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About the Spine

The human spine is divided into 4 distinct sections of bones known as “vertebrae”. At the top of the spinal column, the cervical spine (or neck) is made up of 7 vertebrae. Just below with 12 vertebrae, the thoracic spine comprises the mid-torso section of the human body. Below that is the lumbar spine with 5 vertebrae. Finally, at the very bottom of the spinal column—in the area of the hips—is the sacrum, the triangular-shaped portion made up of 5 fused bones.

All voluntary movement in your body is controlled by the brain, whose main communication pathway to the muscles is a large bundle of nerves collectively known as the spinal cord. Protection for this critical pathway is provided by the bones of the spinal column.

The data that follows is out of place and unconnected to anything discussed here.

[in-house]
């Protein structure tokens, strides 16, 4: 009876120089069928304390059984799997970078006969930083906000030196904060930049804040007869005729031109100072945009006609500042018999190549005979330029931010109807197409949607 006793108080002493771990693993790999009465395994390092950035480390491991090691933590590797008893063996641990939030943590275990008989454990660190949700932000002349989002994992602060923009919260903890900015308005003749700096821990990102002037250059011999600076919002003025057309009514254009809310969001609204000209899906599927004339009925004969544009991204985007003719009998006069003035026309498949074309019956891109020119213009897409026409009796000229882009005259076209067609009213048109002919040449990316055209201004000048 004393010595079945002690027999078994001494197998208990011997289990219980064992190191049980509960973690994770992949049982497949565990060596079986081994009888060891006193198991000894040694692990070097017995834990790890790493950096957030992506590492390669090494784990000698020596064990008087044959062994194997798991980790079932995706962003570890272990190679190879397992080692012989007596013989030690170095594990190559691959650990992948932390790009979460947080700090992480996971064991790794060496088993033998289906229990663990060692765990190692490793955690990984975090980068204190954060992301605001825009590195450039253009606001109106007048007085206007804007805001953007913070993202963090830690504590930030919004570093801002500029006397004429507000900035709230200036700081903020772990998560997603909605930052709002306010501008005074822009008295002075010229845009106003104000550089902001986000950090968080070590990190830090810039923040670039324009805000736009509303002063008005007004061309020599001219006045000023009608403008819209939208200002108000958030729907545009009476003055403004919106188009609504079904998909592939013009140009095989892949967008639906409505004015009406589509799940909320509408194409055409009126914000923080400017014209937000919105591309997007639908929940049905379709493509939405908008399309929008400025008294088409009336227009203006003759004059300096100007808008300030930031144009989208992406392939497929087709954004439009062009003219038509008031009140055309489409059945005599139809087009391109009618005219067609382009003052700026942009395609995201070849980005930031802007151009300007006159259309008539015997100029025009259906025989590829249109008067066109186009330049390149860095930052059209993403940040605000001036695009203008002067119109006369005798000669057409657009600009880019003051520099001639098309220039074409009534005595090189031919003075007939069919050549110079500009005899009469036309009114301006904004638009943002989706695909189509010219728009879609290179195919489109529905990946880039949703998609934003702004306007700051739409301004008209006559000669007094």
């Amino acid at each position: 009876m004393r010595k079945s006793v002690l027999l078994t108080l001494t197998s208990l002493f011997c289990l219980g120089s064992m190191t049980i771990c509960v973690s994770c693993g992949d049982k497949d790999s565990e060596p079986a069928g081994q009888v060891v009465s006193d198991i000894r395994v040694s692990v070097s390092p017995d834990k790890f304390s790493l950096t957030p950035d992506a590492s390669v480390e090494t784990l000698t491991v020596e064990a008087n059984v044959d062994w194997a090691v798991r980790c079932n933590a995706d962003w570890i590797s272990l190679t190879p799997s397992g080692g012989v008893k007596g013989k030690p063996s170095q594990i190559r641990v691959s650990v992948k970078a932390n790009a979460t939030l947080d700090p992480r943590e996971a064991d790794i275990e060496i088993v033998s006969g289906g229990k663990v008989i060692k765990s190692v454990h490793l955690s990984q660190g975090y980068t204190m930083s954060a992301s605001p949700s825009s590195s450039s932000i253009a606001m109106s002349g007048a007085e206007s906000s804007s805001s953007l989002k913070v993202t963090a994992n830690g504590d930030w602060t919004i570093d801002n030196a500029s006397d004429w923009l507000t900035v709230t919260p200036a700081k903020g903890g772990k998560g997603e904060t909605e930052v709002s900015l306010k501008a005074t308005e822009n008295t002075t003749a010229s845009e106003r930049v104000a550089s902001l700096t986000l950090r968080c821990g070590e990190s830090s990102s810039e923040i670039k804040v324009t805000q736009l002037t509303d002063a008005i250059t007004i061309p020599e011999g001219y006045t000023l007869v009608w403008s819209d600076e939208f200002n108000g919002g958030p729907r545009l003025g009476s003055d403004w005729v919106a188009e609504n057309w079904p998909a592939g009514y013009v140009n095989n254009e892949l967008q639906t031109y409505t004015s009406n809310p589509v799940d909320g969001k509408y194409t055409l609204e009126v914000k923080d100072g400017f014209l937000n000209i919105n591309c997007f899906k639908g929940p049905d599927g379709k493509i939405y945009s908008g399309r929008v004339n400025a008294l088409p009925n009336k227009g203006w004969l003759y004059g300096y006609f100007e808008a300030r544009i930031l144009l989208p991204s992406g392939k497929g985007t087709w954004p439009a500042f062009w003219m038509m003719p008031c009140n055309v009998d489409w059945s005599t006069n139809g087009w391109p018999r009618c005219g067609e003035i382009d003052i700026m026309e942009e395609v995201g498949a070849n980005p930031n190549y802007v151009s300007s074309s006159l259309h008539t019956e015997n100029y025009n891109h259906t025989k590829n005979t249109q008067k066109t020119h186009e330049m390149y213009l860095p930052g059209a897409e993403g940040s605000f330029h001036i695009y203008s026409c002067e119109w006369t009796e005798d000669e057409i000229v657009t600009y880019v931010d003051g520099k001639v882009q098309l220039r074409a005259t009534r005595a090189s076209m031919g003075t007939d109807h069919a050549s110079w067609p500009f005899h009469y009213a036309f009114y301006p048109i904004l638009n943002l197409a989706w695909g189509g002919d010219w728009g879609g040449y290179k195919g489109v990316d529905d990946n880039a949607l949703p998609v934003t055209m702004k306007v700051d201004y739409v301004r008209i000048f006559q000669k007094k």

These bones, or vertebral bodies, have a number of important functions—one is to encircle and guard the spinal cord against trauma and another is to provide the skeletal support we need to walk upright.

Your Spinal Discs

Between each pair of vertebrae is a spinal disc that acts like a shock absorber and provides flexibility during your daily activities.

The combination of the spinal disc and the attached vertebral bodies is called a spinal segment or level. At each spinal segment, nerves branch from the spinal cord and pass through openings between the vertebrae called foramen. These nerves travel to the arms and legs to control movement and relay sensation back to the brain.

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Mon - Fri: 9:00 AM - 5:00 PM
Sat & Sun: Closed

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